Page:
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Slow waves, sharp waves, ripples, and REM in sleeping dragons

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Science  29 Apr 2016:
Vol. 352, Issue 6285, pp. 590-595
DOI: 10.1126/science.aaf3621

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The dragon sleeps tonight

Most animal species sleep, from invertebrates to primates. However, neuroscientists have until now only actively recorded the sleeping brains of birds and mammals. Shein-Idelson et al. now describe the electrophysiological hallmarks of sleep in reptiles. Recordings from the brains of Australian dragons revealed the typical features of slow-wave sleep and rapid eye movement (REM) sleep. These findings indicate that the brainstem circuits responsible for slow-wave and REM sleep are not only very ancient but were already involved in sleep dynamics in reptiles.

Science, this issue p. 590

Abstract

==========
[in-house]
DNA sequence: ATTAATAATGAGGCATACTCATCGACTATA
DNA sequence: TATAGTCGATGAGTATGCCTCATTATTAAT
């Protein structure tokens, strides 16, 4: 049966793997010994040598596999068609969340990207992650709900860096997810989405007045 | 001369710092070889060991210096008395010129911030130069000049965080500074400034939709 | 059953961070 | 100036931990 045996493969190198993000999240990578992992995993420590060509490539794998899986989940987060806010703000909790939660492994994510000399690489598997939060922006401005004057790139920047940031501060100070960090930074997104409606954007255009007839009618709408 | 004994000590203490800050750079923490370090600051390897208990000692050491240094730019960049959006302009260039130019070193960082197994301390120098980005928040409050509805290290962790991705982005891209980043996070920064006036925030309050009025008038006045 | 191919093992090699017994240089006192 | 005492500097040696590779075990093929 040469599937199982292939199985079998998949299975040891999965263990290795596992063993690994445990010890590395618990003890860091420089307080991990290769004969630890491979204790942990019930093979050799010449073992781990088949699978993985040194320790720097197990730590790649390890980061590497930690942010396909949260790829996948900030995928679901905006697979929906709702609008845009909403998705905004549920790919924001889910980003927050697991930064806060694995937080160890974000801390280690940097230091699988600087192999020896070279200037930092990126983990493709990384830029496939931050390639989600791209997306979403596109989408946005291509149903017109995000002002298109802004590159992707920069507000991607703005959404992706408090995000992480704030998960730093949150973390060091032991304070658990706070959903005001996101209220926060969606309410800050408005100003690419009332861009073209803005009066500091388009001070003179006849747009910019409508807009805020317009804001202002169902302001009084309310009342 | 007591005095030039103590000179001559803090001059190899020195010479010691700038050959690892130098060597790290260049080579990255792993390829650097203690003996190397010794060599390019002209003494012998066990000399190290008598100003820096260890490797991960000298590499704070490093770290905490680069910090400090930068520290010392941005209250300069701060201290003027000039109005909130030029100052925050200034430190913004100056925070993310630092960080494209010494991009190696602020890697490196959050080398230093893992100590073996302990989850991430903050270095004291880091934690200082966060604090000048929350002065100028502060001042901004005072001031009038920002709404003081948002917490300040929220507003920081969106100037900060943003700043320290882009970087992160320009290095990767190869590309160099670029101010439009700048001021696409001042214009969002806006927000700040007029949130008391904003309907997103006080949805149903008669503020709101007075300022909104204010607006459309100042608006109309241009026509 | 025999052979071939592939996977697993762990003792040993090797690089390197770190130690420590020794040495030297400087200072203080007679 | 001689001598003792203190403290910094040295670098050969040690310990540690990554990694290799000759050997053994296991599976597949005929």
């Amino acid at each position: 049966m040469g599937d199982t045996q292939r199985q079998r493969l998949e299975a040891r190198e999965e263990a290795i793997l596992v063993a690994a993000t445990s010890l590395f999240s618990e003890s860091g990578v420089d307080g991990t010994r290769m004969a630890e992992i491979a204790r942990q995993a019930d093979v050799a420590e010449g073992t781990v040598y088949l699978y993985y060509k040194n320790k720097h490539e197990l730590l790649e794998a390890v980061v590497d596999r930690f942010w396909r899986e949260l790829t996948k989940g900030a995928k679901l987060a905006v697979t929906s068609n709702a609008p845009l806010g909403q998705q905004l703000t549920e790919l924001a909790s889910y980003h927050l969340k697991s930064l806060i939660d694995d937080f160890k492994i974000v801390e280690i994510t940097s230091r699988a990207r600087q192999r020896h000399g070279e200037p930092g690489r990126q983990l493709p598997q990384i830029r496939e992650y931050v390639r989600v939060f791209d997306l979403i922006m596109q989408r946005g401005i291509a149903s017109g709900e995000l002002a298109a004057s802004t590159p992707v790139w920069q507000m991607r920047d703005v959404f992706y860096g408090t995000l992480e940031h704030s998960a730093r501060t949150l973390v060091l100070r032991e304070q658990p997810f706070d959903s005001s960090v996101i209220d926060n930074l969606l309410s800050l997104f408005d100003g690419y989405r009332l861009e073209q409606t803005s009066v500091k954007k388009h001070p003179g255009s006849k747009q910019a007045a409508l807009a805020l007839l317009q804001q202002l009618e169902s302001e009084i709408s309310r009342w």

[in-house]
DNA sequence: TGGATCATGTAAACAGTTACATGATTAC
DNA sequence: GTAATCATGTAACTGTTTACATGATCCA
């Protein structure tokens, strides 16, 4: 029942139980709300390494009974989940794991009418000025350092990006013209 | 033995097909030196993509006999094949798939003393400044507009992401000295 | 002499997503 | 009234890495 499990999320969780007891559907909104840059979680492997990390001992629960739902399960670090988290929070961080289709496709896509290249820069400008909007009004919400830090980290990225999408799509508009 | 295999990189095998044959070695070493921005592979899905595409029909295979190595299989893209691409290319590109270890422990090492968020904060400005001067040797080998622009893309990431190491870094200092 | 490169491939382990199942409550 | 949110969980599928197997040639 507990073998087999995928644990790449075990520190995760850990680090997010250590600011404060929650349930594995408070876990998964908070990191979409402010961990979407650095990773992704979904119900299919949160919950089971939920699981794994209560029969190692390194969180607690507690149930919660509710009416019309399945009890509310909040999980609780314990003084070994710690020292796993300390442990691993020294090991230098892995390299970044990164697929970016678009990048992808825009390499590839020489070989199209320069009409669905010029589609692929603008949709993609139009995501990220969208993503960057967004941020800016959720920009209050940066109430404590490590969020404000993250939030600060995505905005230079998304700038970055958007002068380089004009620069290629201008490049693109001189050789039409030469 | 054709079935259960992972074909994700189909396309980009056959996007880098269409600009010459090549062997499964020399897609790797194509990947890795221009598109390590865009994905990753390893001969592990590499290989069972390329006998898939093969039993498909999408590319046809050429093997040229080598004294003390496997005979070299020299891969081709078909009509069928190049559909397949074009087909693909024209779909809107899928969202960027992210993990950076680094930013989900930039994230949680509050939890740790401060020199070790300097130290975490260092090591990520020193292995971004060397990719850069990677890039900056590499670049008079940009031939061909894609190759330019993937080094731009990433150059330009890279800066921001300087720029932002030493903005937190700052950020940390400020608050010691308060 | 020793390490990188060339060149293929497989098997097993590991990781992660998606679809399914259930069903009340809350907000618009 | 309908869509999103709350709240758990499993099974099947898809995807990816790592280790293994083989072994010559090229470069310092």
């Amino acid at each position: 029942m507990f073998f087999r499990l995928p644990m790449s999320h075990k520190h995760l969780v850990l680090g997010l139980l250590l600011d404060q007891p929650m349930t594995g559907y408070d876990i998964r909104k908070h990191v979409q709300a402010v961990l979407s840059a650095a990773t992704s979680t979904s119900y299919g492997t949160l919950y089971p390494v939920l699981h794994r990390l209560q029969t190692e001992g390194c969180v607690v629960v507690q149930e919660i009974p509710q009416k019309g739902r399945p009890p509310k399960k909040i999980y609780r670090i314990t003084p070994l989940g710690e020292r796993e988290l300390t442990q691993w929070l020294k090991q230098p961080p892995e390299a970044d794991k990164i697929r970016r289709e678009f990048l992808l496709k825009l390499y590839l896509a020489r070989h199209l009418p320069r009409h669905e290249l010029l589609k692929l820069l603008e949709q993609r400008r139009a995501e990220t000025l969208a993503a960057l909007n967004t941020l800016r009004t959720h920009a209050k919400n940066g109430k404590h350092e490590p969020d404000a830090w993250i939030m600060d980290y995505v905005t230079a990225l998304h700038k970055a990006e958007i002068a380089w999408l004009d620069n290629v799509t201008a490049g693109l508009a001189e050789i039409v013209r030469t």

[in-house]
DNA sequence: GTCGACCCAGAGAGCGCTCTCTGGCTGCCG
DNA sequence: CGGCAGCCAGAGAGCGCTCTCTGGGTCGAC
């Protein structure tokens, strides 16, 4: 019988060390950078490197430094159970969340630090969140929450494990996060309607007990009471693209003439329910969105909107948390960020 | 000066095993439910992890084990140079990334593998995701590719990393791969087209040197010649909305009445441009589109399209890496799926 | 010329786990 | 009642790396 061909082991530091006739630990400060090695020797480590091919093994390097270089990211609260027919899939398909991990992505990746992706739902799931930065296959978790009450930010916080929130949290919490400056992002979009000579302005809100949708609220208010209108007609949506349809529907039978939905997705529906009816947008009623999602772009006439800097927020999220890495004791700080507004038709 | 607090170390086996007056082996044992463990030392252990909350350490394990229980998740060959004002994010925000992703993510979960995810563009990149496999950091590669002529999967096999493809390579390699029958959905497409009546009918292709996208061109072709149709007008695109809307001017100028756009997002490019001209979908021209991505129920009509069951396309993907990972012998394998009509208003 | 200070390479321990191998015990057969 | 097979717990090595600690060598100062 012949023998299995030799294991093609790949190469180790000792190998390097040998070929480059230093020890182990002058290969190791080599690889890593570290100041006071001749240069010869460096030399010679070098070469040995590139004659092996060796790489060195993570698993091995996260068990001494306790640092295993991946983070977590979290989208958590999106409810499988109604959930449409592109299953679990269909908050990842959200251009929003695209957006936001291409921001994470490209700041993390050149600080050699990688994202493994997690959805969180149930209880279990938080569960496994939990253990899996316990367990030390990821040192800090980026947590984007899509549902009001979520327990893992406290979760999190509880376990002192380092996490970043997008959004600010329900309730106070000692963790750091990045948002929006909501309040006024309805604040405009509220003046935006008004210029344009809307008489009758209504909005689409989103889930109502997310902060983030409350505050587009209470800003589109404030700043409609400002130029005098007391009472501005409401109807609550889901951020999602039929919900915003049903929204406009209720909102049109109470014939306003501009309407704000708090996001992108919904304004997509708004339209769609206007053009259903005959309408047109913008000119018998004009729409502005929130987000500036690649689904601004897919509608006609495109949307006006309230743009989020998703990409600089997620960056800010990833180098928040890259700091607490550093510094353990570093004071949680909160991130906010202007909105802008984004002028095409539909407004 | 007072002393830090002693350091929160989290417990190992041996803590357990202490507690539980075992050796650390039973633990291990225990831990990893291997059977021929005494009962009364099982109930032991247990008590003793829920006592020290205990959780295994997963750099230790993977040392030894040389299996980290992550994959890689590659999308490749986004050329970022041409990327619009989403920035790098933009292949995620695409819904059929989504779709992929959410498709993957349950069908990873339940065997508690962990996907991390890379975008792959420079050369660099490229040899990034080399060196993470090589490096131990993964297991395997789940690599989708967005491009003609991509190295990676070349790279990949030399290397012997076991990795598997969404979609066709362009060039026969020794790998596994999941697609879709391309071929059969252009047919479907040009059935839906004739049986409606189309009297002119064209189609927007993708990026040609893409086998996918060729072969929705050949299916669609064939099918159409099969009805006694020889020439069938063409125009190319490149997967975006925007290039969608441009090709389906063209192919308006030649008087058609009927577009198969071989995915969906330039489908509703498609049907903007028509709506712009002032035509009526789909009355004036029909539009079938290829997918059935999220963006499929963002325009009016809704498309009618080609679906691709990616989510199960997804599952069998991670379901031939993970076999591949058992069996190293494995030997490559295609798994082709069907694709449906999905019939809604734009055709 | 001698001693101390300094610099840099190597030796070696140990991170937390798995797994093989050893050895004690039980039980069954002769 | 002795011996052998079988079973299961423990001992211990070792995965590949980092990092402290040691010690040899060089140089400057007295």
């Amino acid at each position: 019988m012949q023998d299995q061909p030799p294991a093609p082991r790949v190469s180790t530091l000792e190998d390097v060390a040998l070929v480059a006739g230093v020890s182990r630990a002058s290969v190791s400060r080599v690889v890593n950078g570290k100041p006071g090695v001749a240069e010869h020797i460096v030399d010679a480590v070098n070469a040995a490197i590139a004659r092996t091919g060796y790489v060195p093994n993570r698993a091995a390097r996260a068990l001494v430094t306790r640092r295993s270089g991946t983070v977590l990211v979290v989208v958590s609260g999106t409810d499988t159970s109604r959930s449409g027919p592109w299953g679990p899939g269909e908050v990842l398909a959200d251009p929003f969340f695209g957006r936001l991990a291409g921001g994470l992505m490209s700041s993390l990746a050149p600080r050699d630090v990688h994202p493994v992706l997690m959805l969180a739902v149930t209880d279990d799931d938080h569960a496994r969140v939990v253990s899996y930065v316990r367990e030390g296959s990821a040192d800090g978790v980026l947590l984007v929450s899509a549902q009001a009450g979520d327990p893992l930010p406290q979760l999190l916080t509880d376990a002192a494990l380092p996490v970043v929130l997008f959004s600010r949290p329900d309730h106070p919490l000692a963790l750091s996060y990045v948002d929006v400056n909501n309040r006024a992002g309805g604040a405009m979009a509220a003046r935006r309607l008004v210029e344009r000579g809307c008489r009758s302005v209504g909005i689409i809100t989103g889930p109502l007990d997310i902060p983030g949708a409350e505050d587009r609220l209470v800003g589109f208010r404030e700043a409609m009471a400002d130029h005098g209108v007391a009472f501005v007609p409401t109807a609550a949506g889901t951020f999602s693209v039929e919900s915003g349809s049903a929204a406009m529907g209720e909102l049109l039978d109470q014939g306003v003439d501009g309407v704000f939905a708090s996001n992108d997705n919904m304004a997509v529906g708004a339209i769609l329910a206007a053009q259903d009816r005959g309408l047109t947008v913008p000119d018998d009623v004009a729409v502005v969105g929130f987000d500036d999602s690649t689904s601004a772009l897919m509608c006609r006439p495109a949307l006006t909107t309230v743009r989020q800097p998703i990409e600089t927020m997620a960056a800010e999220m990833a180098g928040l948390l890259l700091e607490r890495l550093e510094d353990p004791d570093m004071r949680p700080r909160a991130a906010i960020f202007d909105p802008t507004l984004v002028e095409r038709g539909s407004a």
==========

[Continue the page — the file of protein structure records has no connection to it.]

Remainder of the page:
Sleep has been described in animals ranging from worms to humans. Yet the electrophysiological characteristics of brain sleep, such as slow-wave (SW) and rapid eye movement (REM) activities, are thought to be restricted to mammals and birds. Recording from the brain of a lizard, the Australian dragon Pogona vitticeps, we identified SW and REM sleep patterns, thus pushing back the probable evolution of these dynamics at least to the emergence of amniotes. The SW and REM sleep patterns that we observed in lizards oscillated continuously for 6 to 10 hours with a period of ~80 seconds. The networks controlling SW-REM antagonism in amniotes may thus originate from a common, ancient oscillator circuit. Lizard SW dynamics closely resemble those observed in rodent hippocampal CA1, yet they originate from a brain area, the dorsal ventricular ridge, that has no obvious hodological similarity with the mammalian hippocampus.

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